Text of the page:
Because of the Corona pandemic, our whole company has now been working from home for 12 weeks. Before, we mostly worked in the office, although occasionally people would work from home, for example when waiting for a delivery. This abrupt switch has made for a great natural experiment on the differences between these two ways of working.
Many developers on both Twitter and Hacker News argue that remote work is the future, and that they want to keep working remotely even after the need for it because of Corona is gone. For me, it has worked quite well so far. However, I miss some things. Others were not quite what I expected.
I really enjoyed reading Artificial Intelligence – A Guide for Thinking Humans by Melanie Mitchell. The author is a professor of computer science and an artificial intelligence (AI) researcher. The book is her attempt at working out if the singularity is near (or at least likely), or if we still are far from creating any true intelligence. In the process, the reader gets an excellent overview of the state of the art in areas such as image recognition, game play, and natural language processing. Even though it is aimed at general readers, I found it to be very good in technical content.
In the fall of 1999 I got the biggest productivity boost of my entire career as a software developer. In the October issue of IEEE Computer magazine, there was an article by Kent Beck called “Embracing change with extreme programming”. In it, he outlined Extreme Programming (XP), which includes much of what we now refer to as agile development.
By then, I had been working as a software developer for seven years. The standard development methodology at that time was waterfall: document-heavy year-long projects, frozen requirements, change control boards, manual testing at the end of the project, and so on. Software development succeeded despite the methodology, not because of it. Reading the article was a real eye-opener. I felt it was describing how I naturally worked – in short cycles, with fast feedback, and frequent redesigns.
(And yes, I meant to write this last fall for the 20th anniversary, but I didn’t get around to it then. But hey, better late than never, even if the title has 20.5 in it now)
I really like Secure by Design. The key idea is that there is a big overlap between secure code and good software design. Code that is strict, clear and focused will be easier to reason about, and will have fewer bugs. This in turn makes it less vulnerable to attacks. This is easy to say, but Secure by Design is full of techniques for how to actually do this. Here are the ideas from the book that I liked the most.
Here are more good programming quotes I have found since my last post.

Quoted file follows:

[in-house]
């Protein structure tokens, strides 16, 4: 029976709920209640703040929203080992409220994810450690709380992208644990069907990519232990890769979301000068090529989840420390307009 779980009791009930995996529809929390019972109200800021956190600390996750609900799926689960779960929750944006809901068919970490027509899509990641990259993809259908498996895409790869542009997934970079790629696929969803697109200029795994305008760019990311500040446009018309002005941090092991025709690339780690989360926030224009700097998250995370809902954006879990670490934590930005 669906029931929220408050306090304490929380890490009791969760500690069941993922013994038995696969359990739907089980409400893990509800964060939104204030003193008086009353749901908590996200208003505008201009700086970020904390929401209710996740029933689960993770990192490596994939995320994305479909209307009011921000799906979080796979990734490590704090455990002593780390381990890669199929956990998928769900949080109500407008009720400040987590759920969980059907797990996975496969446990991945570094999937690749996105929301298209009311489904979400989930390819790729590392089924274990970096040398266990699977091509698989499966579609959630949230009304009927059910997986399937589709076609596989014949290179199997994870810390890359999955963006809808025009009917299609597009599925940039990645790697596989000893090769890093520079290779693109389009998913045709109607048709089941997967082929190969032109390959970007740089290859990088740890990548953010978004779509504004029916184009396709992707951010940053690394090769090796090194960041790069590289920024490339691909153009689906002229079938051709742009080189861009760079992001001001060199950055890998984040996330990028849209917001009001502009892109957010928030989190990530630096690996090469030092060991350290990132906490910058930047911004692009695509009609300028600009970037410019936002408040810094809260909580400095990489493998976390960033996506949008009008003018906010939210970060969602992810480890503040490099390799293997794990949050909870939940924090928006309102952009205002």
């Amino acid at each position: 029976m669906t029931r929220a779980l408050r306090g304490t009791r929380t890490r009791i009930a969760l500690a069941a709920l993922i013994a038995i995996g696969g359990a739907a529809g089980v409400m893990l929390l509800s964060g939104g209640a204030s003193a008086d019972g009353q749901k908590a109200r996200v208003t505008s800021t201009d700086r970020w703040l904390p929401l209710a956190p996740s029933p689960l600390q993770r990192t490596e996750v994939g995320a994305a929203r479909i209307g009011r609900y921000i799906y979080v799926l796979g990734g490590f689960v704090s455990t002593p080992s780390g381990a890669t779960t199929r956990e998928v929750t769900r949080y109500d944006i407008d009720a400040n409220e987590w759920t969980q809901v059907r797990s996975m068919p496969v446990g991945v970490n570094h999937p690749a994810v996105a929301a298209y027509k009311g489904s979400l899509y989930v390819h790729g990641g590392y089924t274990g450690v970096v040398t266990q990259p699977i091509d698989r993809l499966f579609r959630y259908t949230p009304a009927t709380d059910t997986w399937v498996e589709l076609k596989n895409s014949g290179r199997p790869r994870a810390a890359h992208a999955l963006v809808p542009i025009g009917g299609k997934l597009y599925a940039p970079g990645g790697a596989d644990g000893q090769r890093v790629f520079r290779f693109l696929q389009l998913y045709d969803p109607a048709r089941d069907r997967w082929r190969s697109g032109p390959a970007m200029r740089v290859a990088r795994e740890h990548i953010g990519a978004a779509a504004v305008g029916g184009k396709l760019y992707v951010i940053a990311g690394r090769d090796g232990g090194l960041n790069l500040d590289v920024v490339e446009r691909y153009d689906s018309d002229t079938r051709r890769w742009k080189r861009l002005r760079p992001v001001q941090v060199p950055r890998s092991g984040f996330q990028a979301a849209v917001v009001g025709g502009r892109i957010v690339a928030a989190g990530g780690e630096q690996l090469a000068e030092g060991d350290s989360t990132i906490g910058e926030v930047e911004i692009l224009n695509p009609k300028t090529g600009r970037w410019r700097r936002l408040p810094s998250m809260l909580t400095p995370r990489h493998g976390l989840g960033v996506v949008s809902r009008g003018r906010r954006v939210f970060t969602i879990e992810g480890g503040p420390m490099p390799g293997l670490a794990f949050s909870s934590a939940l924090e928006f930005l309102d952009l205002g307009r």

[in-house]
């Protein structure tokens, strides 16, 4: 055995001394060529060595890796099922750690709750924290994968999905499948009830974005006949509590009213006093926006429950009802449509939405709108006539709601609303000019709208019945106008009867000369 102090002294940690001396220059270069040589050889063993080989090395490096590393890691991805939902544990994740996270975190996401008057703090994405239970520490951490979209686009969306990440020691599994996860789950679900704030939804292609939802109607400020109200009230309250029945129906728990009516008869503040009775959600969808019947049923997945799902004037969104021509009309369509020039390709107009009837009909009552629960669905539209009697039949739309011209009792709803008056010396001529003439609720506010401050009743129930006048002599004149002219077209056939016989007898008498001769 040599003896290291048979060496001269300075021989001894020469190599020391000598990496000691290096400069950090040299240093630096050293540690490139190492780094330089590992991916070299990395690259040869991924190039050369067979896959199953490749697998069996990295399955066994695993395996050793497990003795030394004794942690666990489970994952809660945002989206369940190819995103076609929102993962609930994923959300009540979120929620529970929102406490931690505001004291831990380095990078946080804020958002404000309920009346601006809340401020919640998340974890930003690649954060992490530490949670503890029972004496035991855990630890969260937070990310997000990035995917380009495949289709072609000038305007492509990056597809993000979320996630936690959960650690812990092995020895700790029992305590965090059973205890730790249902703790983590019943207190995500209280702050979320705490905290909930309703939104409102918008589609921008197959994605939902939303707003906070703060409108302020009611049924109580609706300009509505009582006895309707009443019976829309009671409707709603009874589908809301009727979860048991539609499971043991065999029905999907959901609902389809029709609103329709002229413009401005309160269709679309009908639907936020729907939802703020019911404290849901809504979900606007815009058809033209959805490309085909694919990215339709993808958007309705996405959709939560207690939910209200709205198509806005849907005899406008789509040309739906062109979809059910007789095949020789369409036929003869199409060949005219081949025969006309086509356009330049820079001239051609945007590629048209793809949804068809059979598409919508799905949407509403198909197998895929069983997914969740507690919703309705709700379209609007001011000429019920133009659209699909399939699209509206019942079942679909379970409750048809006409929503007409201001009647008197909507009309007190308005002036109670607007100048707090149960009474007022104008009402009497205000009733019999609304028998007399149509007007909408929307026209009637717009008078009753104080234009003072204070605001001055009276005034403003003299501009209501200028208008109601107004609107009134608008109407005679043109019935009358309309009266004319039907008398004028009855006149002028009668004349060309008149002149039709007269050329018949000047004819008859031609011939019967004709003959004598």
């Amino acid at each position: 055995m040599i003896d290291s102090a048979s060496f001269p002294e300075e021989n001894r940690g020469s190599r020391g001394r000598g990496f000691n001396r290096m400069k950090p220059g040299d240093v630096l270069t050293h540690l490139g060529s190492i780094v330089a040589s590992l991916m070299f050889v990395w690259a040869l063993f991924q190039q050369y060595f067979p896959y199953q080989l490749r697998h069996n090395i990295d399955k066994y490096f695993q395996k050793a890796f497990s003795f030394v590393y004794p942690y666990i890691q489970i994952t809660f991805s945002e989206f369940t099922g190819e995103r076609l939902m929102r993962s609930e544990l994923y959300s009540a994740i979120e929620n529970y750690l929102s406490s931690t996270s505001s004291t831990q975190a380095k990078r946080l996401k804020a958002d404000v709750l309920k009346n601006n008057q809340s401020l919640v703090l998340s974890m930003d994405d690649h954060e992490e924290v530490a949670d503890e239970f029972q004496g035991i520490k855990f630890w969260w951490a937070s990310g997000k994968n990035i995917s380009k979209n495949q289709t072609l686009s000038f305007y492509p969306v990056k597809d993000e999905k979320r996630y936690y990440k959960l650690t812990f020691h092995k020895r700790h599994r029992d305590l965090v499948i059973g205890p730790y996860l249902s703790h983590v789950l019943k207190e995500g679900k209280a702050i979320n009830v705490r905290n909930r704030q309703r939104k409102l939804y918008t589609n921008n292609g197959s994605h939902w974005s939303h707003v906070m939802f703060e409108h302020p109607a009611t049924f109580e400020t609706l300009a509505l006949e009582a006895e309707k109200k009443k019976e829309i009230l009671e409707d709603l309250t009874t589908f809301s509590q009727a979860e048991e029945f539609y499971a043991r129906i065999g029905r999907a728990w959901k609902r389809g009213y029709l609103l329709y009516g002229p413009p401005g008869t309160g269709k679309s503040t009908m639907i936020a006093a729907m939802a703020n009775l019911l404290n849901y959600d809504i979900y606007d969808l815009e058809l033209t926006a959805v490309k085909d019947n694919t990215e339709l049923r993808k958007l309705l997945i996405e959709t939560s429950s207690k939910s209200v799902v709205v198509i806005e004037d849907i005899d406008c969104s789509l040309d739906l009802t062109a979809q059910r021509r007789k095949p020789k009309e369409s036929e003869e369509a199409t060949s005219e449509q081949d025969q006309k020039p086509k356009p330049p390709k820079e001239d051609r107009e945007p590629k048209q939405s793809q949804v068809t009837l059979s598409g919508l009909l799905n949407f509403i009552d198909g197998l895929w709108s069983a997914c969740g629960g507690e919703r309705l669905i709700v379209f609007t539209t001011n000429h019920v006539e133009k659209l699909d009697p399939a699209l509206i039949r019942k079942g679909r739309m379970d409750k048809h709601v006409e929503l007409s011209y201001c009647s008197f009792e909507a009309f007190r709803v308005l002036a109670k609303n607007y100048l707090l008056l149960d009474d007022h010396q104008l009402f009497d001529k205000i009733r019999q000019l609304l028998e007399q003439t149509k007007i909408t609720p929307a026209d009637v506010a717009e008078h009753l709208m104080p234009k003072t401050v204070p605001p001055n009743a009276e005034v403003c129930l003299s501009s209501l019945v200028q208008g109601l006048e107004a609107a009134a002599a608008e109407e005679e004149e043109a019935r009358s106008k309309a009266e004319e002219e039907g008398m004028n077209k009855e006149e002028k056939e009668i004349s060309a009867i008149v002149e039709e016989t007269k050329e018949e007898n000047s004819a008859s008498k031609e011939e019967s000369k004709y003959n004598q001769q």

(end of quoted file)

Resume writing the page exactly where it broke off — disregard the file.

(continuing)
“Microservices are just dynamic linking over HTTP”
“kubernetes – turning things off and on again, at scale”
@decimalator Continue reading
Posted in Programming
In the book club at work, I just finished reading Grokking Deep Learning by Andrew Trask. It is an introduction to deep learning, but there are some problems. It spends a lot of pages on the basics, and in the end moves on to some fairly advanced topics. It is also contains many small and irritating mistakes. However, it does have some great insights into deep learning. Continue reading
A few weeks ago I spoke at the EuroSTAR software testing conference in Prague. The conference had one and a half days of tutorials, followed by two and a half days of talks. Around a thousand people attended. I was impressed by the sense of community and by the number of activities offered. For climate reasons, I chose to travel there and back by train instead of flying. Continue reading
I really enjoyed Classic Computer Science Problems in Python by David Kopec. It covers many different problems I hadn’t read detailed explanations of before. For example: neural networks, constraint-satisfaction problems, genetic algorithms and the minimax algorithm. Unlike many other books on algorithms and programming problems, this one builds up complete (but small) programs that are easy to explore on your own.
I like to use Test-Driven Development (TDD) when coding. However, in some circumstances, TDD is more of a hinderance than a help. This happens when how to solve the problem is not clear. Then it is better to first write a solution and evaluate if it solves the problem. Writing tests only makes sense after the solution is viable. Continue reading
I often get contacted by recruiters asking if I am interested in changing company. Even if I am happy where I am, I briefly check out companies I have not heard of before. One reason is that you never know, maybe the new company is a fantastic opportunity that really is interesting to me. Another reason is that I don’t know how things will change – maybe I will want to change in a year’s time or so. These are the things I check when I am trying to evaluate a company I haven’t come across before.